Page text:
Set Recipe comp February 2017
The recipe is as follows
95% Maris Otter
5% crystal (brewers choice)
Only East Kent Goldings hops (Brewers to decide own hop rates)
Danstar London ESB ale yeast.
1.6 English Bitter
Appearance: Light yellow to light copper. Good to brilliant clarity. Low to moderate white to off-white head. May have very little head due to low carbonation.
Aroma: The best examples have some malt aroma, often (but not always) with a caramel quality. Mild to moderate fruitiness is common. Hop aroma can range from moderate to none (UK varieties). Generally no diacetyl, although very low levels are allowed.
Flavour: Medium to high bitterness. Most have moderately low to moderately high fruity esters. Moderate to low hop flavour (earthy, resiny, and/or floral UK varieties).
Low to medium maltiness with a dry finish. Caramel flavours are common but not required. Balance is often decidedly bitter, although the bitterness should not completely overpower the malt flavour, esters and hop flavour. Generally no diacetyl, although very low levels are allowed.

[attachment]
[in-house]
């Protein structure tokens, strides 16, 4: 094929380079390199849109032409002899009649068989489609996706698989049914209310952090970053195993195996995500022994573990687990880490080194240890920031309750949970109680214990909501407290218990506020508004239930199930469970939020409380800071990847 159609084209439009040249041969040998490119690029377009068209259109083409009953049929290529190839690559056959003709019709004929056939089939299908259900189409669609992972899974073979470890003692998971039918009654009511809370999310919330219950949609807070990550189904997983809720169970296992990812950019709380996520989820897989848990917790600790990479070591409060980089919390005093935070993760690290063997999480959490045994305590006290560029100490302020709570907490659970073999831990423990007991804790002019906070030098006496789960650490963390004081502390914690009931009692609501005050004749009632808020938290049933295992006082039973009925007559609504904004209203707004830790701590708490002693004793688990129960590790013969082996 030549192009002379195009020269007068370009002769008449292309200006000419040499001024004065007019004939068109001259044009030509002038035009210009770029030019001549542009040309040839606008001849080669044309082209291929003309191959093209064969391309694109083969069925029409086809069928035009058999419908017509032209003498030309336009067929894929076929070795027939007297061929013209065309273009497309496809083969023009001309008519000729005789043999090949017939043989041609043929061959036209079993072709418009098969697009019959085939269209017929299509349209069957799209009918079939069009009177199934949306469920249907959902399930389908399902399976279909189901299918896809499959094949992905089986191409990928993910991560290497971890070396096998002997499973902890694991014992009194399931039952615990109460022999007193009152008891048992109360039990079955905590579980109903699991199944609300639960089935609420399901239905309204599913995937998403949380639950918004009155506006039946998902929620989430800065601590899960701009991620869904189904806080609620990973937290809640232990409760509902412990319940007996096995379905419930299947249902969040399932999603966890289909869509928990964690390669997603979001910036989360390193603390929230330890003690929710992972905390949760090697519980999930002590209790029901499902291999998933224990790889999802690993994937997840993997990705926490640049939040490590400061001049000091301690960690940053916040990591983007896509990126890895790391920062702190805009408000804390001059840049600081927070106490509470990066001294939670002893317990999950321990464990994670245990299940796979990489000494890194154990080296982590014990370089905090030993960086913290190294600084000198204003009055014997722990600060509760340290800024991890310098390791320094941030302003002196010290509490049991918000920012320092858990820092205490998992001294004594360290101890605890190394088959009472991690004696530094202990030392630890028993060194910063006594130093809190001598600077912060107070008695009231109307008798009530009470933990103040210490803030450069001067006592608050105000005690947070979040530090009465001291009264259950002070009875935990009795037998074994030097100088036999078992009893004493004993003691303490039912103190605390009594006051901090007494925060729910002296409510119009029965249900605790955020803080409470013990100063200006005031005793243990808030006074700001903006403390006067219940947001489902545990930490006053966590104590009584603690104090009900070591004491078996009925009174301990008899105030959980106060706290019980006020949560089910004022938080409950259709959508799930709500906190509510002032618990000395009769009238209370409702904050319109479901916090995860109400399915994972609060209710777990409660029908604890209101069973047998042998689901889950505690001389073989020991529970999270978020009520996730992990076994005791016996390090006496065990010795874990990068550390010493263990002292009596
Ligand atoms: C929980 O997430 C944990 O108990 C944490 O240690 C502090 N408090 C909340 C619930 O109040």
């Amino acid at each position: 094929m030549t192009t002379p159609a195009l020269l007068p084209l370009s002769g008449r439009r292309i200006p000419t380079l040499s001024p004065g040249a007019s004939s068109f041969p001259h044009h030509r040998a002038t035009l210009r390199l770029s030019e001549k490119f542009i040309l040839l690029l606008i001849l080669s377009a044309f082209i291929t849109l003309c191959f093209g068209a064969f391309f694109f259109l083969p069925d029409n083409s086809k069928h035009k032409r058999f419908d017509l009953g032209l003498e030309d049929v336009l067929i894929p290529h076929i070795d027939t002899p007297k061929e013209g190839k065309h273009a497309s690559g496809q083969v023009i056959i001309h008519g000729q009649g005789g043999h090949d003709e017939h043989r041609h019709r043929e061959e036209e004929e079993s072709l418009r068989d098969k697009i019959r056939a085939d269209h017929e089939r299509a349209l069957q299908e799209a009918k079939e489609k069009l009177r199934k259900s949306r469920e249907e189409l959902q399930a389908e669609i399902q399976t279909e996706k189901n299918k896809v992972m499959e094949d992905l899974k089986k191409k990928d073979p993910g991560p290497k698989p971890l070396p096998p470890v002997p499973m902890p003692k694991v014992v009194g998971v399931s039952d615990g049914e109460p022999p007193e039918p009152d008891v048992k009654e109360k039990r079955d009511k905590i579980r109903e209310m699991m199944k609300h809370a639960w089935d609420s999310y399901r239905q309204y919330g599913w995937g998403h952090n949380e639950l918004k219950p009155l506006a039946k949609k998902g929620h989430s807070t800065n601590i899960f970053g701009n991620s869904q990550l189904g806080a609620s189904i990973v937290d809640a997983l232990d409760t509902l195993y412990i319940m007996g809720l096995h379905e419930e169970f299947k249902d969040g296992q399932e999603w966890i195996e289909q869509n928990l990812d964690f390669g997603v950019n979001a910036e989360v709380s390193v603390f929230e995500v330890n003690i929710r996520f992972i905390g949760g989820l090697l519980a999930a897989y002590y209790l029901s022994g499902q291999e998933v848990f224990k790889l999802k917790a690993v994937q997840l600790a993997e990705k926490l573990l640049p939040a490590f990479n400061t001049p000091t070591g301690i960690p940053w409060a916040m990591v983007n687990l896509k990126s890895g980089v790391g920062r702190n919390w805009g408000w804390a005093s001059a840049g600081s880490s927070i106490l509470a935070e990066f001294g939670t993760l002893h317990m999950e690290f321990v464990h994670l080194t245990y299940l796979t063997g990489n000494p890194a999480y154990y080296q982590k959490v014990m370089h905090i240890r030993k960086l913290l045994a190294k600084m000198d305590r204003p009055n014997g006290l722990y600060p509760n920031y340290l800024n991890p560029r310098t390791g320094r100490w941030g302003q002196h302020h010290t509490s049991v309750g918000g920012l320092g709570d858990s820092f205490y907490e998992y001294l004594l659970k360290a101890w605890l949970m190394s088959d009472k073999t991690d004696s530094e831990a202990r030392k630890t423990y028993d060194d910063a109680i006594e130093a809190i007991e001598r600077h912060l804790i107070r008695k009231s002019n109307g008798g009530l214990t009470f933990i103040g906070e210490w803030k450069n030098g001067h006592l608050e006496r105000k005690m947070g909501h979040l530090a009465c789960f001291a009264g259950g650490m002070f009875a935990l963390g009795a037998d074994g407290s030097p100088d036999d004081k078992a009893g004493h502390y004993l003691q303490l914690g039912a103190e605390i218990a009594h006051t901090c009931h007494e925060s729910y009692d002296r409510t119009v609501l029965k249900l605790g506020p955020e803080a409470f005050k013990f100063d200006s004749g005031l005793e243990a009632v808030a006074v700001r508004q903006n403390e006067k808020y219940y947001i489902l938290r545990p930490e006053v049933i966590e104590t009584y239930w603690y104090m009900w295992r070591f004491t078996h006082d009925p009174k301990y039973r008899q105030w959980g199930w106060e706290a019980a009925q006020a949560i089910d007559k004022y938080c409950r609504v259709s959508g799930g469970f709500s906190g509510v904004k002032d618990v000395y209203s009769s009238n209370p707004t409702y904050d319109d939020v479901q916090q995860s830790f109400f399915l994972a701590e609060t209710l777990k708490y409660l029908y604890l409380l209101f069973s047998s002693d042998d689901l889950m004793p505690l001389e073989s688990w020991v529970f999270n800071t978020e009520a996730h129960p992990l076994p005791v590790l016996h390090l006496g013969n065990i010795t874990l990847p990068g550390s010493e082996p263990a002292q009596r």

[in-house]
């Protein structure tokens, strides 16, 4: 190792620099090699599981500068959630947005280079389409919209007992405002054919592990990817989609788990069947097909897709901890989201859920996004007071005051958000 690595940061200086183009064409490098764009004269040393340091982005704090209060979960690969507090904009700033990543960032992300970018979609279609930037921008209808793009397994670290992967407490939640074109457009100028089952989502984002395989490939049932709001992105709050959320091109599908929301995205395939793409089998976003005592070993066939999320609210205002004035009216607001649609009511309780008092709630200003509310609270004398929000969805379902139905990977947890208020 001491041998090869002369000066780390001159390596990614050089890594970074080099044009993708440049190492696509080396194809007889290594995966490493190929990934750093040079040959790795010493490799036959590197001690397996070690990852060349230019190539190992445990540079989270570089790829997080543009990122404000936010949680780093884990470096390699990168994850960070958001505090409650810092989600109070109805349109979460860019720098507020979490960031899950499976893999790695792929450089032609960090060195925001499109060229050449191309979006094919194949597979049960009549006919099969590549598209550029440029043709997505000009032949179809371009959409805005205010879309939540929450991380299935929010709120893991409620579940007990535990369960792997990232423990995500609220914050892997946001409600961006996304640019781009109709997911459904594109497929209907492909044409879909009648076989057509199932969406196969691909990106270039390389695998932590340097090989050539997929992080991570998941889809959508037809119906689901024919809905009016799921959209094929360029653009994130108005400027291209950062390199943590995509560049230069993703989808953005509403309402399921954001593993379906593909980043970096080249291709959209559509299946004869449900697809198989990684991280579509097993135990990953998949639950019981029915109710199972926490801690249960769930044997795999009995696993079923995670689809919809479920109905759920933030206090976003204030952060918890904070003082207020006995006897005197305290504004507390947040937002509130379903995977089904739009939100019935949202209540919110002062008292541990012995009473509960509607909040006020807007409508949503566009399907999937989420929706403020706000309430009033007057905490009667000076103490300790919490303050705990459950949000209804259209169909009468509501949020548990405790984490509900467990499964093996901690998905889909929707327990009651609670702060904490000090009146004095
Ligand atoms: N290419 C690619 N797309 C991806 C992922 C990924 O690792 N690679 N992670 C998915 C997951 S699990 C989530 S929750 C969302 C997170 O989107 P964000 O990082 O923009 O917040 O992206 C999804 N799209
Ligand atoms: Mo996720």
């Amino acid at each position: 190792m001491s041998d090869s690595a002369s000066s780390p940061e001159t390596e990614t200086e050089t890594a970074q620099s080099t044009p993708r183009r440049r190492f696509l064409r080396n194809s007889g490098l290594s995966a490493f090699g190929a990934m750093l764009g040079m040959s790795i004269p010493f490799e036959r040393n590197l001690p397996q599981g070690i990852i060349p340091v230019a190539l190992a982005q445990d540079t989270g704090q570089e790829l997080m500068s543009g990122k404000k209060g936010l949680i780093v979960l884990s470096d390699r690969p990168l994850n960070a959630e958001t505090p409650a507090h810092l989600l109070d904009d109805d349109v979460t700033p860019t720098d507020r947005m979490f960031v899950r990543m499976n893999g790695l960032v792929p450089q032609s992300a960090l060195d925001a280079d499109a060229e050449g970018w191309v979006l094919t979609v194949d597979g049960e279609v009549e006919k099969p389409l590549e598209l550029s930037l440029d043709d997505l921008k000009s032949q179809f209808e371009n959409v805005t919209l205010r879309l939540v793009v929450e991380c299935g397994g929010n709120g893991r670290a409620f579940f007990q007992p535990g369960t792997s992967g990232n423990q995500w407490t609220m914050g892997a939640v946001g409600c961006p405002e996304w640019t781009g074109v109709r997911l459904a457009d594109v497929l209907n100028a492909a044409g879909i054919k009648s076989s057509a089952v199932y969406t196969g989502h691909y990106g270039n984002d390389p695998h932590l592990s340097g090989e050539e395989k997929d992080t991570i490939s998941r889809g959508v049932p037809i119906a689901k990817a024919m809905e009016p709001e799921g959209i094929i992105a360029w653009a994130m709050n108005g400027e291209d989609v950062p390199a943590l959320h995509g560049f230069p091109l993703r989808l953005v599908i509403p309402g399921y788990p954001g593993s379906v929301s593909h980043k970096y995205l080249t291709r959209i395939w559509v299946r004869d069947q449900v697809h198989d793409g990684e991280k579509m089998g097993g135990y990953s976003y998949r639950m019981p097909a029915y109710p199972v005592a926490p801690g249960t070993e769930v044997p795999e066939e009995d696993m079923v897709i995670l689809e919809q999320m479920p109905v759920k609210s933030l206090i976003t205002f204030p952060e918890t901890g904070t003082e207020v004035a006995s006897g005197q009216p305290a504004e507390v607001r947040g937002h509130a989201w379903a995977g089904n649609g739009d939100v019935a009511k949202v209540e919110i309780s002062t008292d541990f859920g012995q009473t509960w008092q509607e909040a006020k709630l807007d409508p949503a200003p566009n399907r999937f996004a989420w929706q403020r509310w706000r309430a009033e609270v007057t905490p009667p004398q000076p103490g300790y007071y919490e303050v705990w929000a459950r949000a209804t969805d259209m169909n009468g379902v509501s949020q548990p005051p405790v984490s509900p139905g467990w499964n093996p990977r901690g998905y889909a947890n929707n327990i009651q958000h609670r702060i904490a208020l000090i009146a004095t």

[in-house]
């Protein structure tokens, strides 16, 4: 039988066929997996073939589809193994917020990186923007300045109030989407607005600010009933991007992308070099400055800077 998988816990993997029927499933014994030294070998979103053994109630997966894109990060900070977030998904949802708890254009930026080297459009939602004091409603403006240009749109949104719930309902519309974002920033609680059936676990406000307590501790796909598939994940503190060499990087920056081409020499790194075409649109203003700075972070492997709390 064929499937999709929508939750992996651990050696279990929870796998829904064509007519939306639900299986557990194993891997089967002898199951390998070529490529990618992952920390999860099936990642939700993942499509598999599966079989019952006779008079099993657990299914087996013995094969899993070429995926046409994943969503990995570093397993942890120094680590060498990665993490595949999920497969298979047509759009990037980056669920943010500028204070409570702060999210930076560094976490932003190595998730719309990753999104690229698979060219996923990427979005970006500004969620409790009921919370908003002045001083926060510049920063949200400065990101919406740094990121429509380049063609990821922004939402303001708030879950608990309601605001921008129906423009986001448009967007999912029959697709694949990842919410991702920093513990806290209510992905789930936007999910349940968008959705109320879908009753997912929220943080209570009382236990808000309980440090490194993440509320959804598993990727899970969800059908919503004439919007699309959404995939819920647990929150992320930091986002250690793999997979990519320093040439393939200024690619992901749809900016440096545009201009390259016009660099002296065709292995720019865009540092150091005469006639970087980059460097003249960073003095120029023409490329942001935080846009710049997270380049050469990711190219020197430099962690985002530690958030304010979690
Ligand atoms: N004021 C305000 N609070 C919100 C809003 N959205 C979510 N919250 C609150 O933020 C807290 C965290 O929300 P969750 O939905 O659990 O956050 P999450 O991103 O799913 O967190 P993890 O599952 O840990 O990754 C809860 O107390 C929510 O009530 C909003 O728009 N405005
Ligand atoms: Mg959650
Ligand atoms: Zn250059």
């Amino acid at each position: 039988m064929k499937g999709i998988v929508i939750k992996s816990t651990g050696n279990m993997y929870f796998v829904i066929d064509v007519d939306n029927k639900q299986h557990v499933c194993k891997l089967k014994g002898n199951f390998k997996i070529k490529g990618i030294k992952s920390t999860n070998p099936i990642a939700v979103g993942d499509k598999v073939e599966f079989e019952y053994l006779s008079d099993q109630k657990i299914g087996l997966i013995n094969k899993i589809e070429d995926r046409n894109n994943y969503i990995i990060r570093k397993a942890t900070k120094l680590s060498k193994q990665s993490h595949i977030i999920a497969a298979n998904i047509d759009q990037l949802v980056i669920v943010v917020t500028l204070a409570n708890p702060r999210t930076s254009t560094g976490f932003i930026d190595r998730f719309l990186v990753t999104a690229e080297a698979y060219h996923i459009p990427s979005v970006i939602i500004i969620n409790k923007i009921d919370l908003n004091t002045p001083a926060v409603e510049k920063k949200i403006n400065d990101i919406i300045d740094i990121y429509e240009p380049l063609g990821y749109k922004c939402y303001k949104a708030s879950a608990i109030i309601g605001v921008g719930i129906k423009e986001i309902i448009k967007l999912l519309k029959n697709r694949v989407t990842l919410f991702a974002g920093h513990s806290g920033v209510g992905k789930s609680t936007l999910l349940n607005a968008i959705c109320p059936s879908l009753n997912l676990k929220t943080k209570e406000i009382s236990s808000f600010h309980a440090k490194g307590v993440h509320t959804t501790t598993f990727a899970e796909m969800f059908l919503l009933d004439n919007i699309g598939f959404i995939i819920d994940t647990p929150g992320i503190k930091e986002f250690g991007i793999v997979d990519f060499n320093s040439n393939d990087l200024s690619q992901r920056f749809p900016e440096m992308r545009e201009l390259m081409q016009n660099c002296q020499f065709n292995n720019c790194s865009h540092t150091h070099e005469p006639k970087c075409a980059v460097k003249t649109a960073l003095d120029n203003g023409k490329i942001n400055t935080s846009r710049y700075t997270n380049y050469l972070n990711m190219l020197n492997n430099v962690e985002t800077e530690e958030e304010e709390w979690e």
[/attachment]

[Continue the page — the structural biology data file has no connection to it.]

Mouthfeel: Light to medium-light body. Carbonation low, although bottled and canned examples can have moderate carbonation.
Overall Impression: Low gravity, low alcohol levels and low carbonation make this an easy-drinking beer. Some examples can be more malt balanced, but this should not override the overall bitter impression.
Drinkability is a critical component of the style; emphasis is still on the bittering hop addition as opposed to the aggressive middle and late hopping seen in American ales.
History: Originally a draught ale served very fresh under no pressure (gravity or hand pump only) at cellar temperatures (i.e. “real ale”). Bitter was created as a draught alternative (i.e. running beer) to country-brewed pale ale around the start of the 20th century and became widespread once brewers understood how to “Burtonize” their water to successfully brew pale beers and to use crystal malts to add a fullness and roundness of palate.
Comments: The lightest of the bitters, known as just “bitter.” Some modern variants are brewed exclusively with pale malt and are known as golden or summer bitters. Most bottled or kegged versions of UK-produced bitters are higher-alcohol versions of their cask (draught) products produced specifically for export.
This style guideline reflects the “real ale” version of the style, not the export formulations of commercial products.
Ingredients: Pale ale, amber, and/or crystal malts, may use a touch of black malt for colour adjustment. May use sugar adjuncts, corn or wheat. English hops. Characterful English yeast. Often medium sulfate water is used.
OG FG IBUs SRM ABV
1030-1039 1006-1010 25-35 4-14 3.0-3.9%
Commercial Examples: Fuller’s Chiswick Bitter, Adnams Bitter, Young’s Bitter, Greene King IPA, Oakham, Jeffrey Hudson Bitter (JHB), Tetley’s Original Bitter, Brakspear Bitter, Boddington’s Pub Draught
You find the style guideline here